Depending whom you ask, Kenny Chesney represents everything that's wrong with country music today: His songs stretch the once-tried-and-true country conventions so far that with the exception of the twang in his voice and the pedal-steel guitars, it scarcely resembles country, at least the kind once made by the genre's iconic framers: Johnny, Merle, Waylon, Buck and George. Just the same, you won't have to look hard to find folks who feel exactly the opposite and would contend that he's telling their life stories. And there's a legion of fans who fit that description -- who are not only not put off by the pop-inflected stylings of modern country, but who actually prefer the likes of Chesney and co-headliner Tim McGraw, as evidenced by the fact that these two gentlemen are among the rare contemporary acts whose draw is big enough to justify a stadium tour.
Lucinda Williams learned an important lesson from her poet father, Miller Williams: Never censor yourself. And indeed, since her 1978 debut, Ramblin' on My Mind, the 58-year-old singer-songwriter has never held back in her lyrics, shooting straight from the hip with her brutally honest songs. "Otherwise, what's the point?" she says. "But see, that's how I approach life in general. Like, no bullshit, be honest, treat people the right way. All of that informs everything I do -- my whole philosophy about life in general." (Continue reading full profile)
In the first half of the '90s, Ishmael Butler went by the moniker "Butterfly" as part of the rap trio Digable Planets. After the outfit's 1995 split, the group performed one-off shows here and there, but since 2009, Butler has released music with Tendai Maraire under the name Shabazz Palaces. Instead of completely ditching the jazz proclivities of the Planets, Butler and Maraire have combined that style with a broad sonic palette that includes samples, traditional African rhythms, dub and electronic melodies and textures. It doesn't hurt that Maraire is the son of Dumisani Maraire, best known for bringing the music of Zimbabwe to North America. In fusing exotic sounds and inventive collage composition, Shabazz Palaces has created an electro-organic dance music steeped in an alchemy of the traditional and the postmodern.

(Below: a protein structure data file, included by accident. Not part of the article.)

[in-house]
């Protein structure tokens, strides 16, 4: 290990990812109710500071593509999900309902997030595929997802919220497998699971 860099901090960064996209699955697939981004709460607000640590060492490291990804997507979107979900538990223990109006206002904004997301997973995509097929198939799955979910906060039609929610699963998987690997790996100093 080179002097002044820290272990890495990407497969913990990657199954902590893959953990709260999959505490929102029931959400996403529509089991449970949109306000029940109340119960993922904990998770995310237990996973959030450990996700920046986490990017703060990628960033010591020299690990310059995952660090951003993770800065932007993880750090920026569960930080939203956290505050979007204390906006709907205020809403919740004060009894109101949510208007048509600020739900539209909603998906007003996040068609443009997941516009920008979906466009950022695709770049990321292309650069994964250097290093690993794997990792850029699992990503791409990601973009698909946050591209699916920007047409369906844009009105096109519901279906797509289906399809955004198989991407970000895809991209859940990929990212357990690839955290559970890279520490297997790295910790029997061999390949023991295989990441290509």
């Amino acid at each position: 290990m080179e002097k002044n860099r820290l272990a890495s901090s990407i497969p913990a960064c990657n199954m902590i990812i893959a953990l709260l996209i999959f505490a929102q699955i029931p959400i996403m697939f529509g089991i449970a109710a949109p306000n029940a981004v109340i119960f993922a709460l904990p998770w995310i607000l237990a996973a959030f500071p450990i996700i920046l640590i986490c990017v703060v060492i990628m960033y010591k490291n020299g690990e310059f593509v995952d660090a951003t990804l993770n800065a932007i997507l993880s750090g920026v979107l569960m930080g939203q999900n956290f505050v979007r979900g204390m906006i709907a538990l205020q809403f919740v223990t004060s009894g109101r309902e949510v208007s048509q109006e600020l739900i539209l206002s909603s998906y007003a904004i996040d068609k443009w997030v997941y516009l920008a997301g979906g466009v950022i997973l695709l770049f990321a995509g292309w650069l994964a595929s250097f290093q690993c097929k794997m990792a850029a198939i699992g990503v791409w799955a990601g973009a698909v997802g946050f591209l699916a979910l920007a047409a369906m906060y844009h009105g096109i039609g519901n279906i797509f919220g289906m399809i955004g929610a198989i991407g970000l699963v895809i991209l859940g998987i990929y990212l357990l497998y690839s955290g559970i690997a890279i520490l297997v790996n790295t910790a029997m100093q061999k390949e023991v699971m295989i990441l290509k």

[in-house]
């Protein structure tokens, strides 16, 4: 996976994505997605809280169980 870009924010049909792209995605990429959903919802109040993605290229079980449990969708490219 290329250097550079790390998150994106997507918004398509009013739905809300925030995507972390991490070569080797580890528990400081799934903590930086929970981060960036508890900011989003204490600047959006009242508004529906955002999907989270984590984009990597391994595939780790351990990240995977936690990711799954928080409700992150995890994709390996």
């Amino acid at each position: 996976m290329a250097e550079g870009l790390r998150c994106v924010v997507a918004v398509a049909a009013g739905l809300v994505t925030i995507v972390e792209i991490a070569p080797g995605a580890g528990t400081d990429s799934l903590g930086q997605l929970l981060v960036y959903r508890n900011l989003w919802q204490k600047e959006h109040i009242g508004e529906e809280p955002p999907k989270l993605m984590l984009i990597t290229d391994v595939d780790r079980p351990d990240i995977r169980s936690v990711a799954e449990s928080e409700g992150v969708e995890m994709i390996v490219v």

Fronted by the sons of two prominent country-music songwriters, this tween-beloved Nashville outfit plays high-energy pop-rock that sounds like a boy version of "Party in the U.S.A." by Miley Cyrus. If you don't recognize how good and rare a thing that is, we're not sure what we can do to help.